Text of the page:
It entailed a 50-minute bus trip to Amalfi, a 20-minute wait and then another 30-minute bus trip upwards to a town called Bomerano on the heights that dominate the Amalfi Coast in Italy. From there it’s a bit of guesswork until you reach the sign Via Sentiero degli Dei — Path of the Gods. How could one resist?
The track unfolds along ancient trails, past terraced hillsides, some in use, others succumbing to disuse and the ravages of time. Elsewhere the cliffs rise dramatically above and disappear below. This is not a place for those with acrophobia but the further you travel the more scenic it becomes, though I found it hard to believe that was possible.
Others share the trail. First there is the slow old Italian duo with their walking sticks then the man with the gun over his shoulder. He was hunting quail.
Next was a man unloading a mule, his only means of servicing the area. Then I came across a tour group from Peregrine Travel led by Francesco, a man born in New York who now lives here. Amazingly his group were Australian, all 15 of them. Unfortunately three were from Geelong and we all know what they wanted to talk about. Francesco lamented that his normal clientele of Americans and Brits had severely declined, but had been replaced by mainly Aussies.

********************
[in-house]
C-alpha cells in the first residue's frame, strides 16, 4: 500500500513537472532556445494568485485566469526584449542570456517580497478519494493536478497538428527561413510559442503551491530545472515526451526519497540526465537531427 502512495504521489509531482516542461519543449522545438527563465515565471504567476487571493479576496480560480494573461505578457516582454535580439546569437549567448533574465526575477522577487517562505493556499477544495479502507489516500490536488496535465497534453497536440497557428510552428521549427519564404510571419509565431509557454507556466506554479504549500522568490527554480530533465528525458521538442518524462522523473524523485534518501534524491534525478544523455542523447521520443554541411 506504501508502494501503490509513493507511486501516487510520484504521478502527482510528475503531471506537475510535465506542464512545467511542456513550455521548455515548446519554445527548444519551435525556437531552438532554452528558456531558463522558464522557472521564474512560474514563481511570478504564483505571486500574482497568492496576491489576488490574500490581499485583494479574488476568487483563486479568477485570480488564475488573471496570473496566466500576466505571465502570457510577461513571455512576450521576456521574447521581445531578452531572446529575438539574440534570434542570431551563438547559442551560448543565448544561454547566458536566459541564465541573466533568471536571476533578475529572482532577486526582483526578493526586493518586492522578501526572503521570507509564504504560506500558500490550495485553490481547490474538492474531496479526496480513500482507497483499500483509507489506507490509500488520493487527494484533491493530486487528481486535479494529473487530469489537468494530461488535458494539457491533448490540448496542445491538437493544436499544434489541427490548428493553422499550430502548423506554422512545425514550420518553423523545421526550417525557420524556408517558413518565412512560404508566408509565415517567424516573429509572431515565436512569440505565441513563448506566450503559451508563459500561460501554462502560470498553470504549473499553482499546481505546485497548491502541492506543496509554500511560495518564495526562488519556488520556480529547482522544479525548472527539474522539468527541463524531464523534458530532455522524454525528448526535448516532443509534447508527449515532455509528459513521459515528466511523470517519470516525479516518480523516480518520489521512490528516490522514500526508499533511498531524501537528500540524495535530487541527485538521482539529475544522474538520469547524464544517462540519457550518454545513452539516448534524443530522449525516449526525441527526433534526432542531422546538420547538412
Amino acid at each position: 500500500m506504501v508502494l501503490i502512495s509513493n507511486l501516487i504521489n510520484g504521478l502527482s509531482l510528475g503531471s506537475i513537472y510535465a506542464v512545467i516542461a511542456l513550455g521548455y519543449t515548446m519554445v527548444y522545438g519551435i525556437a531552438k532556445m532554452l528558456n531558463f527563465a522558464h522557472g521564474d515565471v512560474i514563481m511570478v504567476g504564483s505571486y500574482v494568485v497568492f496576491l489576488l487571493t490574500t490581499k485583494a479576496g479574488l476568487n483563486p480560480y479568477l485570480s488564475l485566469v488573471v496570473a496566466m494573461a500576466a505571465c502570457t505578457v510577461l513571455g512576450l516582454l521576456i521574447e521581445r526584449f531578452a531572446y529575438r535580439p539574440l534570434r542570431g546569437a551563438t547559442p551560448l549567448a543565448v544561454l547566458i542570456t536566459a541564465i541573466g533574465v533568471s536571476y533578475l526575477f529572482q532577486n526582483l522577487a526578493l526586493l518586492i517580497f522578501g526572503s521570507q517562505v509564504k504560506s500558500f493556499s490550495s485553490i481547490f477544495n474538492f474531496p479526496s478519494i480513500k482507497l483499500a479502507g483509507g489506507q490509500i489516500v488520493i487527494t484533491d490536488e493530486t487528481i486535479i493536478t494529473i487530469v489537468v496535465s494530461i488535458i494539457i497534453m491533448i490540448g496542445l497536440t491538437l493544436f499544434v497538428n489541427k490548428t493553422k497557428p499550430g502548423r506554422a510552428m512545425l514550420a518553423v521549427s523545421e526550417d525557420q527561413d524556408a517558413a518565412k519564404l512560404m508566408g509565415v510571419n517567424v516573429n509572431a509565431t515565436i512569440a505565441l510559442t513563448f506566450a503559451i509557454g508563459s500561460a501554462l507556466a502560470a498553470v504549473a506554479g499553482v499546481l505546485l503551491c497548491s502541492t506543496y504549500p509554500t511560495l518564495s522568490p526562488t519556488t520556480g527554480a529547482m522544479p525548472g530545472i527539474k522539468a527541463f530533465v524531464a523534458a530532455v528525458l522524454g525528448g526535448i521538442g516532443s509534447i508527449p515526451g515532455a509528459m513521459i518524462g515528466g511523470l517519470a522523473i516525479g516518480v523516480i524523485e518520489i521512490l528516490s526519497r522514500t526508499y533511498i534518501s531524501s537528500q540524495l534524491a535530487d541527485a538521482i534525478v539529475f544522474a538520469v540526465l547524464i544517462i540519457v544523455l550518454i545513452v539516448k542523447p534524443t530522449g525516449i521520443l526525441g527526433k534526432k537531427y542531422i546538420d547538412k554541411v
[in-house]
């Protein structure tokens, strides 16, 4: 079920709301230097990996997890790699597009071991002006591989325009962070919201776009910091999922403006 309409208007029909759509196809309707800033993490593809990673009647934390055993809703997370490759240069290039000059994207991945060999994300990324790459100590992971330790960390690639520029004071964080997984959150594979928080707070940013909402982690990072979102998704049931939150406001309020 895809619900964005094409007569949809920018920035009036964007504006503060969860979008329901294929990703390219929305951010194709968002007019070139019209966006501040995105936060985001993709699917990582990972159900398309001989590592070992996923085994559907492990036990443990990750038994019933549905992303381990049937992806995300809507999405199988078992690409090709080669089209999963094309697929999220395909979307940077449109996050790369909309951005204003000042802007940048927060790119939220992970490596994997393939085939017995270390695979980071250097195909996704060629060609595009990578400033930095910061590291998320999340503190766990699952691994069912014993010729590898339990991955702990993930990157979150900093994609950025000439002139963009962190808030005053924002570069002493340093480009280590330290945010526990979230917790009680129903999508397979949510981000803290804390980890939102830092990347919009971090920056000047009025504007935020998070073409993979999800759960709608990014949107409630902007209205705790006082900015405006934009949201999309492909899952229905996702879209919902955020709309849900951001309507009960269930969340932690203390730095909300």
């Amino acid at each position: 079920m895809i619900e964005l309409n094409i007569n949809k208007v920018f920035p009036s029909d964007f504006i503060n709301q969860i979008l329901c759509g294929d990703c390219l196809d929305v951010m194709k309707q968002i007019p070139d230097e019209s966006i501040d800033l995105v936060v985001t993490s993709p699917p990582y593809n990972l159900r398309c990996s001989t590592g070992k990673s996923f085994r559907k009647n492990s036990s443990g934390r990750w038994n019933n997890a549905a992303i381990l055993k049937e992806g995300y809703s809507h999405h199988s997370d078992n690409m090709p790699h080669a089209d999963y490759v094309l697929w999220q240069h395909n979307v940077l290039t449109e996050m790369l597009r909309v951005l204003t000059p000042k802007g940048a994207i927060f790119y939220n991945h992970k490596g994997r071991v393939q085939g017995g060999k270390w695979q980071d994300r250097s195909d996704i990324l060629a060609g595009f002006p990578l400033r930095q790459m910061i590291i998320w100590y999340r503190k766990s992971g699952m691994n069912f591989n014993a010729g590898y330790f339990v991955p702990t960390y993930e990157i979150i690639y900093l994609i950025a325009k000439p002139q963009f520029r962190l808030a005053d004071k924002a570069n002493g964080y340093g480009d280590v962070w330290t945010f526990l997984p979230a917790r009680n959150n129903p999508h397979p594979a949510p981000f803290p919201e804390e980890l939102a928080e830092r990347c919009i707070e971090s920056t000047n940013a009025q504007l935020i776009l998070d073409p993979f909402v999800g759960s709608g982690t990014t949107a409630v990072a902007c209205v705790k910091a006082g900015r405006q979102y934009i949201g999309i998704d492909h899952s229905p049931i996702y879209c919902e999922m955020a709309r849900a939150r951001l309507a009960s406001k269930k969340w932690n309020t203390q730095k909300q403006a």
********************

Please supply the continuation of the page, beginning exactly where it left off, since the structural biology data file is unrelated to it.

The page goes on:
I stayed with them till we came upon two other locals with four mules collecting wood. You can believe me when I tell that there’s the same amount of room on the trail then as when two buses pass on the Amalfi coast road, i.e., none. It was frightening when I looked behind me as one of the logs brushed me and I glimpsed the chasm below.
The white specks of Positano were looming larger after three hours when I walked into one of the high villages and on to an actual road. My feet were pleased.
I continued on past Monte Pertuso, which means ‘a mountain with a hole in it’, before descending to the motel past lonely outposts and cascading waterfalls. A shower and a rest were had but there was more in store.
Walking past the gaily lit restaurants that night we chose the Saracens because it was crowded. The atmosphere was lovely with a mandolin and guitar being picked for background noise. However, after an hour a silver-haired gent arose from a table and, with appropriate hand gestures, sang one song then ‘O Sole Mio’.
He arose another two times for ‘Santa Lucia’ and ‘Funiculì, funiculà’ among others. Turned out he was an opera singer and it was his birthday. Was it enjoyable? Let’s just say we gave him a standing ovation. Do I really have to leave Italy?
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